I’m very familiar with clinical trial ethics, the Belmont Report, the Common Rule, the Helsinki Declaration, etc., etc., and am quite aware that clinical trial ethics are different than ethics of medical care. After all, I’m a translational researcher. I do basic research, but I also write and run clinical trials and have to get them through our IRB. You can complain to the IRB that approved this study and OHRP and it might even be worthwhile to do so, but I can tell you that it’s pretty unlikely they will see things the same way you do. (Obviously complaining to the journal would be a waste of time, given that it’s a CAM journal.) Whether they should is a separate question. In any case, the homeopathy study was obviously unethical; to me at least, that’s not as obviously the case for the study Harriet discussed. I can see how the massage study might have gotten through an IRB relatively unscathed; I fail to see how the homeopathy study ever could, unless the IRB that reviewed it was completely ignorant of what homeopathy is.

    But let me play Devil’s advocate here for a second. Perhaps a useful exercise would be to boil it down to your starting point, which no one (at least no one that I’m aware of) would be likely to disagree with, and then ask the question: How, specifically, in the case of the massage study was the principle of beneficence violated, even understanding beneficence in its stronger sense, as a sense of obligation? Specifically, what potential harms were not minimized? How were benefits not maximized? You’re quite correct that there had better be a “damned good” reason for deviating from beneficence. I would even add to your statement that that is particularly true in the case of studies for which children are the subjects. What you’re less clear about is exactly how this study deviated from that principle. Remember, the researchers were not claiming that massage would treat HIV, only that it might “enhance varying behavioral and developmental domains.” I’m not entirely disagreeing with you, but I’m not entirely agreeing with you either. You haven’t entirely convinced me where the harm to human subjects is in this particular trial lies or how the principle of beneficence has been so egregiously violated. Some specifics would be nice.

    That this trial was bad science, you don’t have to convince me of, of course. However, there are plenty of trials of “conventional” therapy that are dubious science out there. Do they automatically violate the principle of beneficence as well? Does any trial testing a merely questionable or highly debatable hypothesis violate the principle of beneficence? What about trials testing a hypothesis that is just very controversial? Where should the line be drawn?

    BTW, you shouldn’t get in debates with me when I happen to be in my office all day writing, especially not on days when I drive in with my wife to work and she’s working a 12 hour shift. I look for any excuse for a break from the drudgery of a grant. I suppose I could go engage Dana Ullman in the other comment thread, but, really, this is far more intellectually stimulating. Dealing with Dana, I fear, forces my neurons to activate NF-kappaB and other cell survival pathways in order to fight off a wave of neuron-apoptosing pseudoscientific nonsense.;-)

  11. Dave,

    Benefits were not maximized because HIV was not treated. Part of the reason for the passages quoted above is to discourage investigators from ducking that obligation in exactly the way that these ones did: by claiming, in your words, that they “were not trying to justify the use of massage as an alternative to life-saving HAART.” But they really were doing that, as Karl W. suggested. They didn’t just choose any kids; they chose kids who were HIV+, looked at behaviors and symptoms that they attributed to that infection, and looked for changes in those behaviors and symptoms as outcomes. In Harriet’s words,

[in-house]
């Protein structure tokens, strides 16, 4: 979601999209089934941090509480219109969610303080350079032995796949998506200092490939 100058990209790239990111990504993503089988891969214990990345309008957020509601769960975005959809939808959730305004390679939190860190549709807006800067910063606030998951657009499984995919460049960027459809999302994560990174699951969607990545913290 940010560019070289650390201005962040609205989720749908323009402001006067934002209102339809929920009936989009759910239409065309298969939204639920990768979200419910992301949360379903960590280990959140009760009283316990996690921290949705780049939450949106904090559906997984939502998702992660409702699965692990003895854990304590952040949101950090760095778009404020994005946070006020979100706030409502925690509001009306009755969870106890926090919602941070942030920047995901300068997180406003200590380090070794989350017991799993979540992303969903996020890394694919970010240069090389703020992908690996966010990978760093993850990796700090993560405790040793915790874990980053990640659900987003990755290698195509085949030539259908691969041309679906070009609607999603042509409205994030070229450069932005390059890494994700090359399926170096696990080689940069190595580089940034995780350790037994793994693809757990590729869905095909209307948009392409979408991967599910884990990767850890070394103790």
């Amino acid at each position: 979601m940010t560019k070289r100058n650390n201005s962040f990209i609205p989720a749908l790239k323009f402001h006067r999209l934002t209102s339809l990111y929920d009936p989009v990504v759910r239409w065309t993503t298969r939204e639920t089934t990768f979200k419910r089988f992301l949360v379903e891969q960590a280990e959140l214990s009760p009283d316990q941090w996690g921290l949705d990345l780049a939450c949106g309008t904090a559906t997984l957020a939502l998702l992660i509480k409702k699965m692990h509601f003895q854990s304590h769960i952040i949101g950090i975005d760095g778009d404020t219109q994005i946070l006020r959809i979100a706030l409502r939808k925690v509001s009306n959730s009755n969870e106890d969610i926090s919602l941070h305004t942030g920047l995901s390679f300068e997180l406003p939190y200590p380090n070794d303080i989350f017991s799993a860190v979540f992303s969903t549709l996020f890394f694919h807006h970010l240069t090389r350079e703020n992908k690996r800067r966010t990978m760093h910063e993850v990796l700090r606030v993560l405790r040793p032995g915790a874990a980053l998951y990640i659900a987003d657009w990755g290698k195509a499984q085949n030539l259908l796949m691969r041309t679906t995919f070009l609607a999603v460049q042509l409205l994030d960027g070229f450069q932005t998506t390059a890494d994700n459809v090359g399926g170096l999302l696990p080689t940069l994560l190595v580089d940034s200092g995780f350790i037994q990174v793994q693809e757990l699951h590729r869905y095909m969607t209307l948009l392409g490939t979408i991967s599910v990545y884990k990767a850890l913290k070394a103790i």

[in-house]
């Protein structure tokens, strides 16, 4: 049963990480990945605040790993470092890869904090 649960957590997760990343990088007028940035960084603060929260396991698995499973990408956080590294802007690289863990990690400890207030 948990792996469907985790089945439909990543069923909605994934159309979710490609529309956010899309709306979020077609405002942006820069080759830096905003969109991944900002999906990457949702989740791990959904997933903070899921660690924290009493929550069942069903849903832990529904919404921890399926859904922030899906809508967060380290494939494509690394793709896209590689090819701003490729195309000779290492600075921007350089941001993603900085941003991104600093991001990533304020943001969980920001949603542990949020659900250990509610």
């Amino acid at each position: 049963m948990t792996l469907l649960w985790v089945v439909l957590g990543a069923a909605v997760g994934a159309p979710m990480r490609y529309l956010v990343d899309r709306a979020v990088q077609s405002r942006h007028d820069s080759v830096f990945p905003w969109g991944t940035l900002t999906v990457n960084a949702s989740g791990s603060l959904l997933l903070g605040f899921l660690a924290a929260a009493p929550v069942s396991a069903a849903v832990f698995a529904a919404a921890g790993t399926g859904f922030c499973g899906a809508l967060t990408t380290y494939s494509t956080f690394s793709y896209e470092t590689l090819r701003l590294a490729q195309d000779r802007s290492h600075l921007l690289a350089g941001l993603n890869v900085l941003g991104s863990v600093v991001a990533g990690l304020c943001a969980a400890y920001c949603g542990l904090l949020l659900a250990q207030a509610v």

“They seemed to make two main claims for massage: enhancement of immune function and psychological/developmental effects. This study was not designed to assess immune function, but it suggested that improved immune function would improve psychological/developmental outcomes; in fact, it speculated about possible mechanisms for this.

    “They stated as a fact that massage improves immune function;…”

    And later:

    “They recommended massage therapy as a cost-effective option to improve symptoms and functioning in children with untreated HIV.”

    “They observed that AIDS patients treated with antiretroviral drugs show improvements in cognitive and affective symptoms. They speculate that since the drugs improve immune function, they reduce physical symptoms and improve quality of life, thereby attenuating the psychological impairments caused by the disease.”

    Thus it seems that the authors were looking for (speculative) outcomes from massage that they conceded had already been shown to be (real) outcomes of anti-retroviral therapy: “improvements in cognitive and affective symptoms.” Just because they didn’t claim that massage would be life-saving doesn’t mean that they weren’t looking at it as an alternative to HAART. Of course they were; that’s why they went down there.

  12. BenAlbert says:

    Wow, the Yunas bank certainly seems like a worthwhile concept. Food for thought.

    Certainly my time in Kenya was not completely selfless. I chose it for the personal experience, the ‘feeling of virtue’, the interesting medical cases and cultural experience. Maybe the money in my air fares could have done more good.

    But while I was there and gone, I was replaced by further students when I left, so benefit to the local community of the first world Medical ‘Outreach’ is ongoing. Further, I was able to educate the native doctors at the hospital in some areas – potentially improving their ongoing care and the health of the community. In some cases I could provide useful health education to the patients as well. Lastly health is so important in the 3rd world, if you are to have any chance of getting out of poverty. Once you are too sick to work you have no chance or are a burden to your family who may suffer to support you. Short term injections in health aid could therefore help people in the community long term by reducing disability from poorly treated problems or chronic infections, that can be treated.